And finally the most important – Gaudi’s masterpiece- la Sagrada Familia, it’s amazing how much it has changed in the last six years that I have not seen it. So far there are eight towers that are finished but there are still ten more to be build including the most important “Jesus Tower”. I was told it should be finished by 2025 but I have some serious doubts that it will. In any case I found it absolutely stunning how it is now. Gaudi was inspired by nature. As a small boy he had some health problems and could not play with other children so his mum took him out for a walk very often and that’s why you can see so many nature inspirations such as the columns inside the church that look like trees. The game of lights is also amazing inside the cathedral and it makes a huge difference if the day is sunny. The quee is always big, it doesn’t matter when you come so best book your ticket online. Definitely get the audio guide to discover beautiful story of this magic place, it’s really worth it.

You can never leave Barcelona without visiting the most amazing Park Güell. It’s like going for a walk in the land of dreams. The park is absolutely breathtaking. The only problem is that is pretty crowded so best go in the morning and if you can during the week.

Next stop-either climbing or taking the lift to top of the hill Montjuïc. From here you can admire the panorama of the city and in summer you can watch movies in open air.

Last but not least and actually one of my favorites parts of Barcelona are the magical fountains in Plaza España. You can admire the game of lights with music completely free of charge. The shows in summer are on Thursdays to Sundays from 21:00 to 23:00 and in winter only on Friday & Saturdays from 19:00 to 21:00.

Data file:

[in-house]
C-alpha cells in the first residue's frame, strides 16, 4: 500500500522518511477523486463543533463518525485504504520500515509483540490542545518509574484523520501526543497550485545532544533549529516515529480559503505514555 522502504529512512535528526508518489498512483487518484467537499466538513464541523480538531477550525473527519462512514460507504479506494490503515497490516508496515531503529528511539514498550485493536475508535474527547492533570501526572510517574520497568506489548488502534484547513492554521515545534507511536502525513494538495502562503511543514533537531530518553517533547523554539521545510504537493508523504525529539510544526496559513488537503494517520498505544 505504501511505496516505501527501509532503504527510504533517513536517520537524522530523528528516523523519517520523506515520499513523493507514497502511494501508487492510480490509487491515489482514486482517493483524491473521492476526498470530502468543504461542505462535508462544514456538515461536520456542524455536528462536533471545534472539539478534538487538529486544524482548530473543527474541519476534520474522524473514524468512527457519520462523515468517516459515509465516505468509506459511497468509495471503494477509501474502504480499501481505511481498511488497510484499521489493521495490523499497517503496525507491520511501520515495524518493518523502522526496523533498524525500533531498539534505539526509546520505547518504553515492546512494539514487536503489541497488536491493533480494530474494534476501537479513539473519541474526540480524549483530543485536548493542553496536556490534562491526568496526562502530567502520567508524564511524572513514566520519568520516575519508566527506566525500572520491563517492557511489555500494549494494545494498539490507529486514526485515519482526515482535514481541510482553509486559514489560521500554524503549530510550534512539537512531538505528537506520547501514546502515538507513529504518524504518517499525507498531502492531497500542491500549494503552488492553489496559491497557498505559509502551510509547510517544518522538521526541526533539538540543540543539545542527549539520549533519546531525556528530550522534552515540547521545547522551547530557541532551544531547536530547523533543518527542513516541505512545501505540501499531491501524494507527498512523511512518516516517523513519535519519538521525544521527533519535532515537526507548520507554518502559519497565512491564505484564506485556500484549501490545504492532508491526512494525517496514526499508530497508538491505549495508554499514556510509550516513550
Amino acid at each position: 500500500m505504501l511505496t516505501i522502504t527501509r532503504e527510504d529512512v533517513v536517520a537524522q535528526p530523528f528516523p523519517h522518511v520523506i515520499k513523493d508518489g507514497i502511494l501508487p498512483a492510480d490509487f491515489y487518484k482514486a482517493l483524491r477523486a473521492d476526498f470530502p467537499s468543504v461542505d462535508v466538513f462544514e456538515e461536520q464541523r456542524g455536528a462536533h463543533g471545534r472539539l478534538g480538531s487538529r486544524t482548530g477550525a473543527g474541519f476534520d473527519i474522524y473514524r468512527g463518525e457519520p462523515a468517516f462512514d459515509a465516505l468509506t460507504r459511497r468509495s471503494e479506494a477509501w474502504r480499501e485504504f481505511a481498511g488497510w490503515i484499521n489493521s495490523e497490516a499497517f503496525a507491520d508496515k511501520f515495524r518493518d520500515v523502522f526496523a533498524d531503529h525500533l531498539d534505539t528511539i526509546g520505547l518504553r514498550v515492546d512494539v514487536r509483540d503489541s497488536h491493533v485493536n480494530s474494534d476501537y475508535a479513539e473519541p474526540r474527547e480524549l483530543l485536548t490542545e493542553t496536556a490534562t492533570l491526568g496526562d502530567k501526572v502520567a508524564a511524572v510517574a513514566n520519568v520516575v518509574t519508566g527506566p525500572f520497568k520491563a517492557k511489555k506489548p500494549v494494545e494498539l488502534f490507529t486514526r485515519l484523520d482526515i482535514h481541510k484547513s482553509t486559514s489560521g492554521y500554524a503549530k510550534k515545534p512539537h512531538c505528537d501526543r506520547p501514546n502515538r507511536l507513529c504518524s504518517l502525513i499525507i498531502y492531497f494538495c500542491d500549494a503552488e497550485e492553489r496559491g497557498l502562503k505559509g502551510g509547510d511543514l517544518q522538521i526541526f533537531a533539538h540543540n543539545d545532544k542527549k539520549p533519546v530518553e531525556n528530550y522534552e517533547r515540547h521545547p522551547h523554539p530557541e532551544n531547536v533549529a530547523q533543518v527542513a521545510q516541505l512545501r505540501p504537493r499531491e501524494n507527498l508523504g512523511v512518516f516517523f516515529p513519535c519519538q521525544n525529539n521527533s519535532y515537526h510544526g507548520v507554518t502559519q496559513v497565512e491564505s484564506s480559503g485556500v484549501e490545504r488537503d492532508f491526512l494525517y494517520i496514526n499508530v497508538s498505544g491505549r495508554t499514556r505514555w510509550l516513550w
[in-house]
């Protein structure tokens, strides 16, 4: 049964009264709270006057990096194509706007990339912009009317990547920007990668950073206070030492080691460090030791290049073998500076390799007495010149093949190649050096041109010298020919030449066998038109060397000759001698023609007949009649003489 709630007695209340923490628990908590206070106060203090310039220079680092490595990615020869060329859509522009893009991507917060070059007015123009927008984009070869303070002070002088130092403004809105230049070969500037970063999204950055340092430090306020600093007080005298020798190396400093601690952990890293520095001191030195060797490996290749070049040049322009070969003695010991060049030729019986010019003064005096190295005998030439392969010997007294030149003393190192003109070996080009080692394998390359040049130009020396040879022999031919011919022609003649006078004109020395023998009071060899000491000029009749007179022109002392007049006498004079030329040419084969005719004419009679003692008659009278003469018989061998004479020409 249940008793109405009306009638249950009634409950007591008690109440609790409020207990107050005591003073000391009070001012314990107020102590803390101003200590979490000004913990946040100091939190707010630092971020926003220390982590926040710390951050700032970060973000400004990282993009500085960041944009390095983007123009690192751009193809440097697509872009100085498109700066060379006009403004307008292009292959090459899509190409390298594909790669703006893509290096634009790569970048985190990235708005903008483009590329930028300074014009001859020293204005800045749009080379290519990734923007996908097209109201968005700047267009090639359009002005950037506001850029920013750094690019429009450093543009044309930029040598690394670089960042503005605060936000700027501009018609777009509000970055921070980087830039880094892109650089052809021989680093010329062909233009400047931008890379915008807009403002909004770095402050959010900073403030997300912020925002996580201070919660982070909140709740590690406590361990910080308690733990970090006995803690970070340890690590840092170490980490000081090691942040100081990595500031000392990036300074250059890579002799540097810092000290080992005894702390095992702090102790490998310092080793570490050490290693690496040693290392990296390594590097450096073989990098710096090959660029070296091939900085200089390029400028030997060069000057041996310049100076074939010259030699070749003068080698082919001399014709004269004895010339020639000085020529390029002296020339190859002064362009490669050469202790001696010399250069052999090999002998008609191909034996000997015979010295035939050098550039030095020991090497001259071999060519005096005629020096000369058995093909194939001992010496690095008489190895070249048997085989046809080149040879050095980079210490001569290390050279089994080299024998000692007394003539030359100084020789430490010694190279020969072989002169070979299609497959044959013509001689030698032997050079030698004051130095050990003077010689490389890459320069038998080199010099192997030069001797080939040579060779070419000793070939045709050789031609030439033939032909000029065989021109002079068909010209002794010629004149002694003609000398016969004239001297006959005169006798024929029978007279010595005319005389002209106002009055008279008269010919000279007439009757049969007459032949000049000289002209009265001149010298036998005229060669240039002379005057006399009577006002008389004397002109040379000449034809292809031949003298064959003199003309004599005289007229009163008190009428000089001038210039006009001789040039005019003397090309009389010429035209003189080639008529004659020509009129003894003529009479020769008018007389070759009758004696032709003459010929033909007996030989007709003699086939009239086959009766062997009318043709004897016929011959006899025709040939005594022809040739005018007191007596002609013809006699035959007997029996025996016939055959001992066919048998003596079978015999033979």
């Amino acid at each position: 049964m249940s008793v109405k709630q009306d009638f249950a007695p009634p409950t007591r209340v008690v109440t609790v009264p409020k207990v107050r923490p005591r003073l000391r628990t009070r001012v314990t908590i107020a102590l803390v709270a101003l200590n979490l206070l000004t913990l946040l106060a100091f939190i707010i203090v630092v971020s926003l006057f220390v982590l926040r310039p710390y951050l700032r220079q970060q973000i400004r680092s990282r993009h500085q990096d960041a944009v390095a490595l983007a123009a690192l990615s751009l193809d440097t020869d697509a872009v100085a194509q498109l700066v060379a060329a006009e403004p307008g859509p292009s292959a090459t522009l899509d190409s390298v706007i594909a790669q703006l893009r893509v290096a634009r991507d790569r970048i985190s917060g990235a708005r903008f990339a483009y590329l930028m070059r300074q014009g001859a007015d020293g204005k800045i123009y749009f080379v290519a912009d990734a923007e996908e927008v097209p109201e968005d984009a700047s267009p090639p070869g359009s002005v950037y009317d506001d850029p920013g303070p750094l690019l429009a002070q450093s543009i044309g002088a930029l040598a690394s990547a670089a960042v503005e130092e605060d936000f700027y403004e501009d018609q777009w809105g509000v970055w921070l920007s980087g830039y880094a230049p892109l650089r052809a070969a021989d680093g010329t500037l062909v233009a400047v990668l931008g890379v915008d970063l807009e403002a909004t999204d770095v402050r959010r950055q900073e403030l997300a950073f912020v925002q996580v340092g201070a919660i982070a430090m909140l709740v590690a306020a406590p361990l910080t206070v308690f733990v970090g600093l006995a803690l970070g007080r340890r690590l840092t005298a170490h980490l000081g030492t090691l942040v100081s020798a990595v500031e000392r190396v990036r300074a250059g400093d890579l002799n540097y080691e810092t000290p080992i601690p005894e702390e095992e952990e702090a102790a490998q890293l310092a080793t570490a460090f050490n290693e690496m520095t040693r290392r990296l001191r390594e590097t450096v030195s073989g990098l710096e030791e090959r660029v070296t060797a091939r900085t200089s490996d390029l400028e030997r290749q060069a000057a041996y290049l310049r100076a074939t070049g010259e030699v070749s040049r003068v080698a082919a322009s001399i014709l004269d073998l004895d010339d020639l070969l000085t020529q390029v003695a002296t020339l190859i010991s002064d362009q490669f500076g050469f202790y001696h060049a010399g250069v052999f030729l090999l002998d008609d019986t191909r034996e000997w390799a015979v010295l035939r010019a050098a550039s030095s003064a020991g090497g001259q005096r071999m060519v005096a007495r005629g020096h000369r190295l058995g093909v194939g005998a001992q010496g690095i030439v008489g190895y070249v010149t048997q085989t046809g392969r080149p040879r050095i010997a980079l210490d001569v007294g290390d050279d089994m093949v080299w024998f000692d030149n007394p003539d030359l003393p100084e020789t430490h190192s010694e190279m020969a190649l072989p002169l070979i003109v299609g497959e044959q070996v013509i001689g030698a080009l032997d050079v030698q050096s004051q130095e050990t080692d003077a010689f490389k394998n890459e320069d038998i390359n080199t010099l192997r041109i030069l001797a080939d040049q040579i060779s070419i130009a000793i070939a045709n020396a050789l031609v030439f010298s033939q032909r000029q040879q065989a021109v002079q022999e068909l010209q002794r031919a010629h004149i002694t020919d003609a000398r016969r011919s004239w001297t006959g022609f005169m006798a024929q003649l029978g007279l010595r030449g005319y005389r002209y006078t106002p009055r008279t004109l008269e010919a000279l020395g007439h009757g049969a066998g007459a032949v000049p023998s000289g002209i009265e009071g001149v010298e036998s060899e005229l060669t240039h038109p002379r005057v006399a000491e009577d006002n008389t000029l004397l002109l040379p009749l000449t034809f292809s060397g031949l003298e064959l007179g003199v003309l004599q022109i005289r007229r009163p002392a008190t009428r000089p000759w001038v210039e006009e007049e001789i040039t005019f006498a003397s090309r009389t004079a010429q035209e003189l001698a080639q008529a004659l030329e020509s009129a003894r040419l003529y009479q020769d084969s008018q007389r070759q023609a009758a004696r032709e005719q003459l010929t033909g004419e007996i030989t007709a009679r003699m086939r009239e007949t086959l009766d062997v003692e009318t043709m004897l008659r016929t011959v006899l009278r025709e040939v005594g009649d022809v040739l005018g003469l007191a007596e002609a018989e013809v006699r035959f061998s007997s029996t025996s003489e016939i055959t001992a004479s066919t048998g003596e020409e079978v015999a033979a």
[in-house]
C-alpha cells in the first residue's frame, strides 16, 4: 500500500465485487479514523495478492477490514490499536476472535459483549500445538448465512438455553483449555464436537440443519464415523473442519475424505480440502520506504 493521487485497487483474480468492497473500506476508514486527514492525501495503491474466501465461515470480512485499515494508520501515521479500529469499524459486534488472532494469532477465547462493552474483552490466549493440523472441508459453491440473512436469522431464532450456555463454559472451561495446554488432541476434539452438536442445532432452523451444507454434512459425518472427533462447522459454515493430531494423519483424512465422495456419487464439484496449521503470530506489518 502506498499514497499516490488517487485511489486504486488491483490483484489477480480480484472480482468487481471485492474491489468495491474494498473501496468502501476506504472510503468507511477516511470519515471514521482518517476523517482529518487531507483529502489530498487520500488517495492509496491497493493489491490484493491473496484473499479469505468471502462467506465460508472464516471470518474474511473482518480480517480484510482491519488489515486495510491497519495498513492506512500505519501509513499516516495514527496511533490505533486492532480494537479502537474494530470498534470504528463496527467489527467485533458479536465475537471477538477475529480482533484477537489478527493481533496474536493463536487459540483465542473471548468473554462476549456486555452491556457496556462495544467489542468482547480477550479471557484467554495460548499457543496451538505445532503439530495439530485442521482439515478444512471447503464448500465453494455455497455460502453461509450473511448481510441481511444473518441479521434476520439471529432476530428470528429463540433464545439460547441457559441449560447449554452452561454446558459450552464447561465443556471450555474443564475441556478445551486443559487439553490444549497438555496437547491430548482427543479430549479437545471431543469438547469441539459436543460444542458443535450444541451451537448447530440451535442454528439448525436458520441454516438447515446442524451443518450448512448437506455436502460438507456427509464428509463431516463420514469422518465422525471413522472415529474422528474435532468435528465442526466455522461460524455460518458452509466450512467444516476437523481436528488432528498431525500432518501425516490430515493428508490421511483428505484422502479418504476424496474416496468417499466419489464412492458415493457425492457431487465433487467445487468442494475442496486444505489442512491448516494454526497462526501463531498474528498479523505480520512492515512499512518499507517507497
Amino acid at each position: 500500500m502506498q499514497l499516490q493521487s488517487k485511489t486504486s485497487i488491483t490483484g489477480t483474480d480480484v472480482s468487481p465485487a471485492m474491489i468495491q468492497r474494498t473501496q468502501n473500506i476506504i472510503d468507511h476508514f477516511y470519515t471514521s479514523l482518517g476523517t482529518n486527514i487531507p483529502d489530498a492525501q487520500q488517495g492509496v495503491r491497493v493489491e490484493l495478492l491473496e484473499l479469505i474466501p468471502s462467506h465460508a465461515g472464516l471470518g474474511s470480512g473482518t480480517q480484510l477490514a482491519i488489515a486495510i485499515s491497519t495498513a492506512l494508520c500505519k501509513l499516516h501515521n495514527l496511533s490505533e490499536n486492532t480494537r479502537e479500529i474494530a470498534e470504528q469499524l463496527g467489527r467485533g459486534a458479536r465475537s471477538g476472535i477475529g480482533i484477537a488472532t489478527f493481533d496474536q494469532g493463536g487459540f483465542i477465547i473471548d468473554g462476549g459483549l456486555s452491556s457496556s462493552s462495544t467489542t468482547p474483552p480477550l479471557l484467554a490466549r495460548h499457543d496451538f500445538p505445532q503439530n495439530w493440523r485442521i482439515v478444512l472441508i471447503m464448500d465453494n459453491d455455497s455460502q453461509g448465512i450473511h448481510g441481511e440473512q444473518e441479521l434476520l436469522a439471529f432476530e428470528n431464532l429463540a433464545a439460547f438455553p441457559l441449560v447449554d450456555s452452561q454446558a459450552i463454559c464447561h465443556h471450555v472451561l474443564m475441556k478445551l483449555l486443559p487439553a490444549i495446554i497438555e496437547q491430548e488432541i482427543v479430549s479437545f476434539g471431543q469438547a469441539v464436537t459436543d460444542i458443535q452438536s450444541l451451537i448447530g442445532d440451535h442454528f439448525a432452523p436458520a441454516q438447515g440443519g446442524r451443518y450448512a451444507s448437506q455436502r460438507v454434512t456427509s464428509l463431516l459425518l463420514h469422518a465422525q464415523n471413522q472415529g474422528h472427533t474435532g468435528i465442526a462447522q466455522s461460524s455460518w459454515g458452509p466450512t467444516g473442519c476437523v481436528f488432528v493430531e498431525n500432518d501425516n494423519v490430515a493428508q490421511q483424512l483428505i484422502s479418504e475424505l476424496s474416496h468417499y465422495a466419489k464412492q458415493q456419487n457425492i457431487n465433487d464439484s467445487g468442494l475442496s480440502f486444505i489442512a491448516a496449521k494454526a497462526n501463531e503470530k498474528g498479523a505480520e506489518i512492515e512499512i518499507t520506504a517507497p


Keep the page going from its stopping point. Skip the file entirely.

Eat, Drink and Dance

Barcelona is a great city to have tapas and food in generall. My favorite place for tapas is Bar Ramon, which is close to Sagrada Familia. The staff are incredibly nice, the portions are big and tasty my favorite is backed mushrooms with cream cheese and some jamon, pimientos( backed green peppers be careful some are hot and some not)and after dessert we got delicious digestivo. The funny thing is that the waitress puts it on the table and you can drink as much as you want.

Another really good place for tapas is Cachitos Rambla just on Rambla Catalunya.

For drinks there is of course the touristic Oveja negra in Las Ramblas that I personally like a lot even though you have many tourists but Sangria is really, really good.

Recently my friend from Barcelona showed me a great place that looked like you would be back in the 30ties witch tacky decorations and old fashioned chairs, again quite touristic but fun- Marsella (many Americans at least when I was there)

And my very favorite place to go for a drink is El bosque de les fades(jejej very touristic but I still love it) a truly magical, the whole bar is converted to a forest with little waterfalls, so make you sure once you get there you will have a little tour before you order a drink.

One of my favorite parts(wow there are a lot of my favorites here ) of the city to eat or have a drink is Born. It’s a very lively district with lot of people. I recently discovered a Spanish, traditional pub where they serve “leche de la pantera” it’s like sweet milk but with alcohol and tastes best with cinnamon- Casa del Molinero. They don’t serve you per glass so you have to order by bottle (10e). The owner is absolutely lovely and very chatty but he won’t tell you the secret recipe of the drink;)(at least not to me but try your chance)